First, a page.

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It was a denial of due process for the Circuit Court, Appellate Division, to allow the appellant an extension of time to file its brief only until the date the transcript was due to be completed. It is unfair to require a litigant to prepare an appellate brief without benefit of the transcript. Although the circuit court appellate division has discretion to control its own proceedings, that discretion cannot be exercised without regard for due process and the essential requirements of law.
The DCA reverses the trial courts denial of a new trial after a 43 million verdict for the wrongful death of a 19-year-old, based on the improper arguments of plaintiffs lawyer, to which the defense objected at trial. The arguments included efforts during voir dire to ingratiate himself with the jury, including telling the jury that plaintiffs counsel was a former football player and resented armchair quarterbacking, efforts to relate a personal story about counsel and his grandfather and a magic button closing argument, in which the plaintiffs counsel said that if a magic button were placed in front of a particular named juror, and the plaintiff mother could get $6 million by pressing it, she would walk right by it to get her son back. The court compares this argument to a golden rule argument, although it did not really ask the jurors to put themselves in the plaintiffs place.
Somewhat troubling is the courts criticism of plaintiffs counsel, during voir dire, stating that almost every week the local newspaper runs a column about frivolous lawsuits. This is a difficult issue that has to be dealt with somehow in voir dire. The courts real concern seems to have been that the plaintiffs lawyer appeared to be testifying about the issue. This case should not be read as prohibiting asking in voir dire about jurors feelings about so-called frivolous lawsuits and tort reform.
Noting that the Supreme Court held in Murphy v. International Robotics, 766 So.2d 1010 (Fla. 2000) that contemporaneous objections are almost always required before a new trial can be granted for improper arguments, the court noted that the defense complied with Murphy, but the results were unfair to the defense: By scrupulously following the law after Murphy, appellants counsel risked alienating the jury with repeated objections. Jurors cannot be expected to understand the basis of counsels repeated objections. All that is apparent to jurors placed in this position is that frequent objections and sidebar conferences prolong their service, and perhaps limit the information available to the jury. Thus, counsels repeated objections to the same type of behavior may well lead the jury to infer that one side of the case is trying to hide or disguise matters that would be useful to the jury. To protect the defense from the ensuing prejudice, a new trial is required.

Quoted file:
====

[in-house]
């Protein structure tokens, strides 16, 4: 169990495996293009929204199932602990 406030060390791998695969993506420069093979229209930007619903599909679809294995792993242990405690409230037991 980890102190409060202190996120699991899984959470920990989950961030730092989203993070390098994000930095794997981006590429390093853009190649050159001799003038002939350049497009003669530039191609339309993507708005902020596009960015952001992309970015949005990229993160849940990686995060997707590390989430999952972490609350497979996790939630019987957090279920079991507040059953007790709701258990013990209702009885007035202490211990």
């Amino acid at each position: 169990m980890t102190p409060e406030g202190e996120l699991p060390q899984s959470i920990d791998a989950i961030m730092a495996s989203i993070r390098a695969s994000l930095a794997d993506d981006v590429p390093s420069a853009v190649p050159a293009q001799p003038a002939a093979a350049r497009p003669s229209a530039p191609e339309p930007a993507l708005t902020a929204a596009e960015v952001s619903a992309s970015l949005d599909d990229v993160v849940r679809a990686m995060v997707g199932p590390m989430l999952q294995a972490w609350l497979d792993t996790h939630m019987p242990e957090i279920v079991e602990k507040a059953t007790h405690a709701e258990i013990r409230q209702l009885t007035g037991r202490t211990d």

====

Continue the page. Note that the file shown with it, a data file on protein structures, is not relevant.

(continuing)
I appreciate the courts acknowledgment that the contemporaneous objection requirement really puts a burden on a trial lawyer who must make tactical decisions during trial about which is worse: the prejudicial argument or the prejudice from repeatedly objecting in front of the jury. However, as the Supreme Court acknowledged in Murphy, if an improper argument is so bad that it impairs not only the opposing partys right to a fair trial, but the publics interest in our system of justice, an improper argument to which there was no contemporaneous objection may be raised in a motion for new trial.
The statutory right to attorneys fees to a party who prevailed against an insurance company under §627.428 and under the PIP statute, 627.736(8) includes the right to fees for successfully defending against the insurance companys efforts to disqualify the plaintiffs attorneys. Sadly, we seem to be seeing more and more of parties using a motion for disqualification as a litigation tactic. Here, the court properly makes the insurance company pay for doing so. The court holds that, in order to obtain a judgment against the insurance company, it was reasonable and necessary for the plaintiffs to prevail against the insurance companys efforts to disqualify their counsel.